Older children, ten through the teenage years, might recognize death's inevitability and also realize it could happen to them. Anger and guilt feelings can also occur in a relation to a death, especially one within their family, friends or peer group. It is important to communicate that they were in no way responsible for the death.
If a child is to attend a funeral, preparation should be given beforehand about what will be seen and heard before, during and after the service. The child should be aware that on such a sad occasion people will be expressing their sorrow in various ways and some will be crying.
Planning A Funeral
The Catholic Church celebrates funeral rites as the culmination of the deceased person's incorporation into the paschal mystery of Christ's life, death and resurrection. The funeral liturgy witnesses to the fundamental Christian conviction that death is only the end of our earthly life but not the end of our spiritual life in relationship to God.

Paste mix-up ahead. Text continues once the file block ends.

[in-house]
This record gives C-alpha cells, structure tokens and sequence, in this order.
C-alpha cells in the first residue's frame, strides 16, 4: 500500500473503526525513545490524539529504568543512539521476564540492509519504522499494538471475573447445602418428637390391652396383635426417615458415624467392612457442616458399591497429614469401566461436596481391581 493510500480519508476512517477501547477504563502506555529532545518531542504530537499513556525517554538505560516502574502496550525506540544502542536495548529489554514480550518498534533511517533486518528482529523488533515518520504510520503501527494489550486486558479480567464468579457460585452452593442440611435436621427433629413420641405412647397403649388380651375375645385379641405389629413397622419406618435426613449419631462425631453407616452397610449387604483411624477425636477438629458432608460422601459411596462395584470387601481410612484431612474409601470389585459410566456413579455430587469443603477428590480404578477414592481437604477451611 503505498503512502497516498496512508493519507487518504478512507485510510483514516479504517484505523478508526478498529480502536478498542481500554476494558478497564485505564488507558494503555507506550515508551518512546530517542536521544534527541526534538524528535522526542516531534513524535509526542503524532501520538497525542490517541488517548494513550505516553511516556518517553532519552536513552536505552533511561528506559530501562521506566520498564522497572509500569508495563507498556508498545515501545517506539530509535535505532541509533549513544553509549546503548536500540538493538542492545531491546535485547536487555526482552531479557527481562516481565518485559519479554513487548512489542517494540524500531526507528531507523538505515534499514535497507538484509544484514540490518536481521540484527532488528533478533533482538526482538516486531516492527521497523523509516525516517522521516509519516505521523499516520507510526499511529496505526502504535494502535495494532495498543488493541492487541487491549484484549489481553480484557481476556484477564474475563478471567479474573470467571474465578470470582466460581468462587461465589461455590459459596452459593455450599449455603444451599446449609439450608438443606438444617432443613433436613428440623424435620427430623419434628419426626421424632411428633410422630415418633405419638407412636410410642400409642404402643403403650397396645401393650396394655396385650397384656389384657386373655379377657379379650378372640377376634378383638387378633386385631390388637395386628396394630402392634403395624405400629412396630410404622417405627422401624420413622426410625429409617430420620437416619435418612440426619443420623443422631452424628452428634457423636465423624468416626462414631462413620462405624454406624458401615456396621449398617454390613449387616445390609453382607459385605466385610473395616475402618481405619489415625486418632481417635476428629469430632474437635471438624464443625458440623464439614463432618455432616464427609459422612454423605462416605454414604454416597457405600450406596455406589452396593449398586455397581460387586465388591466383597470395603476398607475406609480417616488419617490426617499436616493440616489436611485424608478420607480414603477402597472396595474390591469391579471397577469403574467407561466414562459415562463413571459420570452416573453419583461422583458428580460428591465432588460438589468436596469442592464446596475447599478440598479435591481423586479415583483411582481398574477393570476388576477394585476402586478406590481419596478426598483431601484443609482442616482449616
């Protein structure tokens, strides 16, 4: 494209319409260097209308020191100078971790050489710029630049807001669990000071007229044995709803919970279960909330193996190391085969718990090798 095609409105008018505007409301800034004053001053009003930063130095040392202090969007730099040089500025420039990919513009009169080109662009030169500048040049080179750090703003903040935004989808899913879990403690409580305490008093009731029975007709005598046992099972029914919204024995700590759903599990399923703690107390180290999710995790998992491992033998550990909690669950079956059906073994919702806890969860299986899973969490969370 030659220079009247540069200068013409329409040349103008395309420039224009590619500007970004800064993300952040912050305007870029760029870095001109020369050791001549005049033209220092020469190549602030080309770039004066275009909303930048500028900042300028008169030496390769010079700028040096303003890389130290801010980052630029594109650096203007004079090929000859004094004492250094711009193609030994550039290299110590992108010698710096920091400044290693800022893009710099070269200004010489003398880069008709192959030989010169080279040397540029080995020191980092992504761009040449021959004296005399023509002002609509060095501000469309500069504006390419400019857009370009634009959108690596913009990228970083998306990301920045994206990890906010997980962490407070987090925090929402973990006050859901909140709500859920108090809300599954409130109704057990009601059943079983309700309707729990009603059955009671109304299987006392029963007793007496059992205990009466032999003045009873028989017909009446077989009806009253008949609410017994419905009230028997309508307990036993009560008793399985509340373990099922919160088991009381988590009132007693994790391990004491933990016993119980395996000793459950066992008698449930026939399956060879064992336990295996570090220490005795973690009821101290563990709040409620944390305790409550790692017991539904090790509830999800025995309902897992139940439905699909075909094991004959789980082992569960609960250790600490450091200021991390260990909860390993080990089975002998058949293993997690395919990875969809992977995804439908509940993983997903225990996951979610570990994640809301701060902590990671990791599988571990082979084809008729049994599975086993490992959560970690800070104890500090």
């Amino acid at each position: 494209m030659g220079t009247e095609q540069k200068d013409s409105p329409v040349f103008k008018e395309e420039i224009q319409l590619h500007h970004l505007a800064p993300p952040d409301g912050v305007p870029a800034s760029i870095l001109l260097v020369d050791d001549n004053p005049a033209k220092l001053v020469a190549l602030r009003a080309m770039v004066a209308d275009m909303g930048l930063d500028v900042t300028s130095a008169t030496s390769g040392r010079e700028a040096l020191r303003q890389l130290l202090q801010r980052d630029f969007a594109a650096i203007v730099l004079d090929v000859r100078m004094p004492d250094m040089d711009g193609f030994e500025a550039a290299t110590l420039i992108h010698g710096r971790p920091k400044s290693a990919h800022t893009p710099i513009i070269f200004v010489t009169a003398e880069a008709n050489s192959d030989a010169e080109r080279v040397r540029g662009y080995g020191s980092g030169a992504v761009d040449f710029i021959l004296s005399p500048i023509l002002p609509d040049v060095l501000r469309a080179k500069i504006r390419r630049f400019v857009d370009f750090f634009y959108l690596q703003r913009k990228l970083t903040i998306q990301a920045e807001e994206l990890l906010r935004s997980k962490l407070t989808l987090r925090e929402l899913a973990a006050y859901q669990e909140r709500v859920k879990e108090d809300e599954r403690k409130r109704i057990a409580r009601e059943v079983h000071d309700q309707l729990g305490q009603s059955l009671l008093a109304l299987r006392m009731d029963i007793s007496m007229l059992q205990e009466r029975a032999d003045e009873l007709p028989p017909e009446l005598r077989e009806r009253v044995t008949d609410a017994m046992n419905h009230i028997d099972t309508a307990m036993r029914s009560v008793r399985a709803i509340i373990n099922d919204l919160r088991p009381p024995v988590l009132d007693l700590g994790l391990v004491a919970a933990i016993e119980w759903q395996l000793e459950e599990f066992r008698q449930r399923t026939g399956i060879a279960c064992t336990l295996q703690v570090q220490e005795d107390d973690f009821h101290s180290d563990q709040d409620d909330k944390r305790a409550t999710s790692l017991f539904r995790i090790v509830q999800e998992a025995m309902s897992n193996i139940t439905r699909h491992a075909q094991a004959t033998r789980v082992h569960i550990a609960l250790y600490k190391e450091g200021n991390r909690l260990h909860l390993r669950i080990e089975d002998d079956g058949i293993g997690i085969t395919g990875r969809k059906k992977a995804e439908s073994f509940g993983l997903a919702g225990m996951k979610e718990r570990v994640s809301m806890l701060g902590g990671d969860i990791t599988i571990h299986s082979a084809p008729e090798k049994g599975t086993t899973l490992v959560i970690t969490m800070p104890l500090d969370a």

We believe that our death is the doorway to a new way of living with God. Baptism celebrates the beginning of our life in Christ and our commitment to God's ways throughout our lives. The funeral ritual celebrates one's earthly life in faithful relationship with God and looks toward the promise of existence with God forever. The funeral, then, is both an important celebration of the deceased believer's life and an expression and reaffirmation of the faith of the community.
At the funeral liturgy, we bring the body of our loved one back to the house of the church one last time. Just as he or she was welcomed at the church door on the day of baptism, washed free of sin in the font and clothed in the white robe of redemption, so now we welcome the body back to the church's house one final time. We sprinkle the casket with holy water and clothe it in the white cloth (pall) - a reminder of the baptismal garment.